Saturday, June 7, 2014

Waterford's Own Website: Thanks, Mike Barrett and Kevin Fontecha

What a gorgeous website Mike and Kevin have provided, to kick off a wonderful summer in Waterford, Vermont! Consider this the "soft opening" of the site -- it's live, but more parts will be added, including a link to this Waterford History site.

Terrific to have town resources available this way; a big thank you to all the town employees who are also participating in this.

Tuesday, June 3, 2014

Making Hay, Part 1 -- Farming in Waterford

Keeping machinery in use at the Gingue Farm, Waterford.
Making and storing hay take up a lot of the summer for Waterford farmers, as they have since the first settlers in the town. As a general summary, haymaking has had three stages: coping with loose hay (even cut by hand scythes at the start), managing "square" (actually mostly rectangular) bales of hay, and moving to the big white "marshmallows" that are plastic-wrapped versions of "big bales" where the wrapping encourages the interior cut grass to ferment, raising its protein level. ("Big bales" can also be used without plastic overwraps -- the outer layer of the bale becomes the hardened protective "wrap" on its own.)

And now haying seems to have come full circle, as many large dairy farms like Waterford's Gingue Farm harvest the tall grass and transport it, somewhat dried and loose, to silos and other forms of storage -- again, to encourage a higher protein level, which helps cows produce more milk.

Gingue Brothers Dairy recently described this newest process on their Facebook page. Not only is it a way to use machines to their best advantage, but it's also a form of coping with a changing climate:
With these short weather windows it's very difficult to make dry hay at 85-90% dry matter (10-15% moisture.) We make some dry hay every year but seems that mama nature only gives us a couple good weeks of dry weather each year. When we make chopped silage and ferment it in the bunk, we dry the grass to 30-40% dry matter (60-70% moisture) this allows us to chop most of the fields the same day they were mowed. We've been planting more cover crops, no-till planting, and using minimal tillage on the rest of our acres to reduce erosion. It's not easy but we are constantly tweaking our crop planning ad practices to help the environment.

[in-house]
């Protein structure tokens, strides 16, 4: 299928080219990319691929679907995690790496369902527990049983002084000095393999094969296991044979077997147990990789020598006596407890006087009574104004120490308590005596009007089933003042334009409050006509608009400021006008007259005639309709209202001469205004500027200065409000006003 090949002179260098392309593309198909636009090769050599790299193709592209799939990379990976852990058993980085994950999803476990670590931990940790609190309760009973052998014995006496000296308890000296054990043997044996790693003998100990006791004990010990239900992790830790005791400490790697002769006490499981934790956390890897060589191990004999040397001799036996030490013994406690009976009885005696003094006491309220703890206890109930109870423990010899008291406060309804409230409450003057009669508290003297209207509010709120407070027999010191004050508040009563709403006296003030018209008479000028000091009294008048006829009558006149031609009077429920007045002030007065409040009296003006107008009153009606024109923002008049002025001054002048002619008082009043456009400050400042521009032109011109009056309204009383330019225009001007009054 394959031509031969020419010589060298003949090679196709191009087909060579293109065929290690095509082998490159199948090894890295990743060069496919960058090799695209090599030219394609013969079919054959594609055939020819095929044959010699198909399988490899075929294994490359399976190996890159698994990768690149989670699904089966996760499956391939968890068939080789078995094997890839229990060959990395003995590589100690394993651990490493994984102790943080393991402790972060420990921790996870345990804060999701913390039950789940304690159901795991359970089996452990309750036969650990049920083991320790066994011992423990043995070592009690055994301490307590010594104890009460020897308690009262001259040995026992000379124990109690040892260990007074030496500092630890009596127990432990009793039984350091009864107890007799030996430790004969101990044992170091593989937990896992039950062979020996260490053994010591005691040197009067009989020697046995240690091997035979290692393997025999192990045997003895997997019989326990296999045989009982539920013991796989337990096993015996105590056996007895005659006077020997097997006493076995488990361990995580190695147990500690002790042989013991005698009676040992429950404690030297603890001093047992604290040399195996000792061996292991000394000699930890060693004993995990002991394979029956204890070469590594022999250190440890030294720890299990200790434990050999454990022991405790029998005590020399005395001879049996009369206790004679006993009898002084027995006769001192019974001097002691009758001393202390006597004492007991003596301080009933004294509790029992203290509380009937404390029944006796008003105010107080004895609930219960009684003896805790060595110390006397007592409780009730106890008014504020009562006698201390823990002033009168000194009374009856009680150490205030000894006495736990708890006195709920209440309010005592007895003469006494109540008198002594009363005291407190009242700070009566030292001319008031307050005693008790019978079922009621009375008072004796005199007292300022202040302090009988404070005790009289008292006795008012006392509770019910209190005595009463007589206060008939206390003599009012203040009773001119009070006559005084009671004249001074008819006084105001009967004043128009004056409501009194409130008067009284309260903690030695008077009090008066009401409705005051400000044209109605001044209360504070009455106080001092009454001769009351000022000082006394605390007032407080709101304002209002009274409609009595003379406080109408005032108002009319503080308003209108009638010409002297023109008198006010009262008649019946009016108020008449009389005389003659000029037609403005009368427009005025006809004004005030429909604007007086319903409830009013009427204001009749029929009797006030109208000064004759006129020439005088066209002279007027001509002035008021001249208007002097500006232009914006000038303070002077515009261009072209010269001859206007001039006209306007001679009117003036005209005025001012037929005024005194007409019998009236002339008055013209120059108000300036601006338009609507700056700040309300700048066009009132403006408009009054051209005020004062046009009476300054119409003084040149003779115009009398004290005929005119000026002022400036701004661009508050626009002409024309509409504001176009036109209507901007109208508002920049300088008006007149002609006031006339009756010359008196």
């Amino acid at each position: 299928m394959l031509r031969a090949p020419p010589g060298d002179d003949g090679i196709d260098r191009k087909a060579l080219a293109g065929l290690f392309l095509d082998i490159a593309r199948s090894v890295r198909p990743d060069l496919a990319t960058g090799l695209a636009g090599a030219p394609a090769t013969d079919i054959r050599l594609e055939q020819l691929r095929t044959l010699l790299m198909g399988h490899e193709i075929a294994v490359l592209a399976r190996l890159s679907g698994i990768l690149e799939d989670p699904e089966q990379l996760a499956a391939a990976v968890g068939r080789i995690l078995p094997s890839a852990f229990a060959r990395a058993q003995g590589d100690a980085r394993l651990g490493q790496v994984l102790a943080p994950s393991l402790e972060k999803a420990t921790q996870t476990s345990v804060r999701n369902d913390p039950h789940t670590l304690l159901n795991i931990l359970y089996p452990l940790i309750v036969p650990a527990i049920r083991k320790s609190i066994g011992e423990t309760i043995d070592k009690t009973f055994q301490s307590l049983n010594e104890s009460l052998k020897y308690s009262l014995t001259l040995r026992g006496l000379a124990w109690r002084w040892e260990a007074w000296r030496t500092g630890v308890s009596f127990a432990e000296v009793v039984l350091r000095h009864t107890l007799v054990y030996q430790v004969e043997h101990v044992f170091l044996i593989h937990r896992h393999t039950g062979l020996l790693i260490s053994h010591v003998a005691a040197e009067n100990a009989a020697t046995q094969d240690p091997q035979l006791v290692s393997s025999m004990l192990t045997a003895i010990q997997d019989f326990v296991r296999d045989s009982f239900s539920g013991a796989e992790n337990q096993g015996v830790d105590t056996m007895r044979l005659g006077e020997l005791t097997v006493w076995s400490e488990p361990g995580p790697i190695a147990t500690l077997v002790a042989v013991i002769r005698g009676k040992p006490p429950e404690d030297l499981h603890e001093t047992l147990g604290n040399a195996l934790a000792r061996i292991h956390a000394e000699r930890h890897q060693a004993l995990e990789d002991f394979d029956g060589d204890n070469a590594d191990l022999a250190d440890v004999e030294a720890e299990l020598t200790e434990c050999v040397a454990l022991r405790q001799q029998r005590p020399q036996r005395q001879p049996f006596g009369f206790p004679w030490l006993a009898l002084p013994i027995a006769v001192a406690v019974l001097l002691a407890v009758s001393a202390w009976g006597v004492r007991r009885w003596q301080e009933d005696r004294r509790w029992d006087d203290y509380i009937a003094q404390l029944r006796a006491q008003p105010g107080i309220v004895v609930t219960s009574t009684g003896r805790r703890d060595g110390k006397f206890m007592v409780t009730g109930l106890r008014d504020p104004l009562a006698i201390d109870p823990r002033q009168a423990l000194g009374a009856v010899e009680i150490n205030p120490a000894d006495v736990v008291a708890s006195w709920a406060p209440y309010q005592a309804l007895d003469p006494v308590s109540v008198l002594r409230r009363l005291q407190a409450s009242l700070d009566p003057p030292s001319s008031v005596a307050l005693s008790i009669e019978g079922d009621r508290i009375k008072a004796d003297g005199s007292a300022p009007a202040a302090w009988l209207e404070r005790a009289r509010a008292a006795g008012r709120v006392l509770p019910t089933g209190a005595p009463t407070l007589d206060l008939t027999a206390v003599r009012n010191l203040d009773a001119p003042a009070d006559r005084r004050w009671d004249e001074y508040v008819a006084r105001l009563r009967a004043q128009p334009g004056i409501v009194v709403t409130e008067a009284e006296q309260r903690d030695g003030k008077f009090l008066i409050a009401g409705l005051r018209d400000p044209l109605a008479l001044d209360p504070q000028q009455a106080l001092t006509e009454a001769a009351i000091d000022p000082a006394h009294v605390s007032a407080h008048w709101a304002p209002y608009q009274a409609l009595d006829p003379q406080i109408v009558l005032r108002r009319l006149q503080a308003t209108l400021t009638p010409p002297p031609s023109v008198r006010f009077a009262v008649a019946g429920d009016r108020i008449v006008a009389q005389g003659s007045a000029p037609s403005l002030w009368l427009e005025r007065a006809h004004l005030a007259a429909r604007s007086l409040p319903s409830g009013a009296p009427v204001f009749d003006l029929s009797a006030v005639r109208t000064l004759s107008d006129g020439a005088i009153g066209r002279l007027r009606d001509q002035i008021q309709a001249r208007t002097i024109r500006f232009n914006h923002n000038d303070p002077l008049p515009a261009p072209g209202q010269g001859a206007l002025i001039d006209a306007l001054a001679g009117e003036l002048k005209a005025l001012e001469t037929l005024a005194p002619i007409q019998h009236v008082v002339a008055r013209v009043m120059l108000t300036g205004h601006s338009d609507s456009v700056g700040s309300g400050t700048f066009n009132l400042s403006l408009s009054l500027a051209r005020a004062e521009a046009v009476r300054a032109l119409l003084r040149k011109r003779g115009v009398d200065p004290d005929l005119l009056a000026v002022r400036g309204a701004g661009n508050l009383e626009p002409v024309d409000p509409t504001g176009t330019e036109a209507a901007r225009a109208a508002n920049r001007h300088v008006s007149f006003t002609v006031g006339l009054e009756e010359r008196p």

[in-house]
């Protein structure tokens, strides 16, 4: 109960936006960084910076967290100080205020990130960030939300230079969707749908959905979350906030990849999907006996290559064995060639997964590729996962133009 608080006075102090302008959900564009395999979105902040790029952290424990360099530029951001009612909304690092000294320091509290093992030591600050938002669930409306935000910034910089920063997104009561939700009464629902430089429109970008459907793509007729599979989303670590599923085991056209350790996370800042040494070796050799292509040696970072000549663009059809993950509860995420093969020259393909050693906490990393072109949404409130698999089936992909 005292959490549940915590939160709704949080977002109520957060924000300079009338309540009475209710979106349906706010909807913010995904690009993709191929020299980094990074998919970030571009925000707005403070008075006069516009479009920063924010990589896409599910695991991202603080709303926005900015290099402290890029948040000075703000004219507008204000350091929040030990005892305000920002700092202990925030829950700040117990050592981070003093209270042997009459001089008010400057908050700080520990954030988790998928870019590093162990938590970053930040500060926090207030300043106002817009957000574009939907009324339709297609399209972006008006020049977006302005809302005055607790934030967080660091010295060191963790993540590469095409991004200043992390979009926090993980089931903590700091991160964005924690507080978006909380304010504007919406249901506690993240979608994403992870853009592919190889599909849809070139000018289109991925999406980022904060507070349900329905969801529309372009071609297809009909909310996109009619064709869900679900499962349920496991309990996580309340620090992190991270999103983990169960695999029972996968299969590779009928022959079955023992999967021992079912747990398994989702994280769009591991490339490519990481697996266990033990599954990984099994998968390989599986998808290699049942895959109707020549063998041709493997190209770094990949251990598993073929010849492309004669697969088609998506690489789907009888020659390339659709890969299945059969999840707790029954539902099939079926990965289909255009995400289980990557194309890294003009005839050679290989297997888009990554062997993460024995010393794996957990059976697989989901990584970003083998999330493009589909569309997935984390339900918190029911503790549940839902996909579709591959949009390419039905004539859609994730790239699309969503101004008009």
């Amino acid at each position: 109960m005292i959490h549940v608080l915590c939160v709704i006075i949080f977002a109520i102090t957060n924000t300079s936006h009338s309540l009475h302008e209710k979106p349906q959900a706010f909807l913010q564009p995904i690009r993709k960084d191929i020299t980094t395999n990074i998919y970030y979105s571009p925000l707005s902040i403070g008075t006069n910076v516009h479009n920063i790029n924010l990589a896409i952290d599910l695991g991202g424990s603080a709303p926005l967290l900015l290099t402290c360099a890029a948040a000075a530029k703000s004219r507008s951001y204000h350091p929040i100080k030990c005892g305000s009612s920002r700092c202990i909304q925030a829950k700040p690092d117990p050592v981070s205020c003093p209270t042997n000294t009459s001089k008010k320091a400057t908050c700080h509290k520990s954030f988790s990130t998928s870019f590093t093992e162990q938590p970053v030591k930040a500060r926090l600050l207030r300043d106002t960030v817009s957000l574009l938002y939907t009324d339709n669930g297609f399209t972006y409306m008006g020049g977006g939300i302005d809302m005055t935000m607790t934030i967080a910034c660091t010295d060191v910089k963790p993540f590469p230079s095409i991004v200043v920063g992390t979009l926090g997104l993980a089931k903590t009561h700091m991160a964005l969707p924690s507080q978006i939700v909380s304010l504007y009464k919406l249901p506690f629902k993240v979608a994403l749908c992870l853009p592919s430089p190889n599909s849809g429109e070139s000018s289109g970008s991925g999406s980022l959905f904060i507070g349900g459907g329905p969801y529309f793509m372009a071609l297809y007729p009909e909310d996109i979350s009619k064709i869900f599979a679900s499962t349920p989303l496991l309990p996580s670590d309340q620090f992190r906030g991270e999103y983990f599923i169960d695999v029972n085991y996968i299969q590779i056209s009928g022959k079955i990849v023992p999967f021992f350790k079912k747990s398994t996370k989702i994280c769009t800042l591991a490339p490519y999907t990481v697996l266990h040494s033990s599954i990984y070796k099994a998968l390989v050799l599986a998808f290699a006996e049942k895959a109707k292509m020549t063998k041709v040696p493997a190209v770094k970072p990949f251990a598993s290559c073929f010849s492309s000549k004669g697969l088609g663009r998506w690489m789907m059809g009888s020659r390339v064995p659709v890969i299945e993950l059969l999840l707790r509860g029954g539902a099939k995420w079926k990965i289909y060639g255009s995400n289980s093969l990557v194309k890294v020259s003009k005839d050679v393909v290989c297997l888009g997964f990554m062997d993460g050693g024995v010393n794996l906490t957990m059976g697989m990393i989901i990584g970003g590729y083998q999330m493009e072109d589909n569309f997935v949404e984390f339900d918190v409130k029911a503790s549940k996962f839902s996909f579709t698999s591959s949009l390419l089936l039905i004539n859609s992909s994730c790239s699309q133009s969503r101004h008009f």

So here's a pictorial look at how hay was made a hundred years ago -- when it was cut loose, dried in the field (weather permitting!), and moved to the upper levels of the barn for storage in the "hay mow" until feeding to the cows.

1. Hay loader. This photo is from New Jersey, but I bought it from a Vermonter who said this was how he loaded hay here from the field to the wagons right after World War II, that is, 1945. We talked about these -- with Willard P. and Dave M. speaking from experience -- at the May meeting of the Waterford History group.

2. Hay forks. These chain-operated "giant tongs" could grasp an astounding amount of the wagonload of hay at once. They were attached to a hoist and track up inside the barn roof. From inside the barn, the crew pulled by hand, by horse, and by machine, to lift the hay from the wagon sitting outside, raise it to the door in the upper floor of the barn, and maneuver it to the particular place in the hay mow for storage. Quick and effective!

3. Barn adjustment for hay forks. Waterford farmers mostly cobbled the fork tracks into their existing barns. But in some nearby towns, barns being built during this mechanical lifting period added a projecting "tooth" at the top of the barn roof (gable roofs), so the hoist for the hay fork could rise straight up from the wagon before being pulled into the upper level of the barn with its load. This photo is from Vermonter Thomas Visser's Field Guide to New England Barns and Farm Buildings.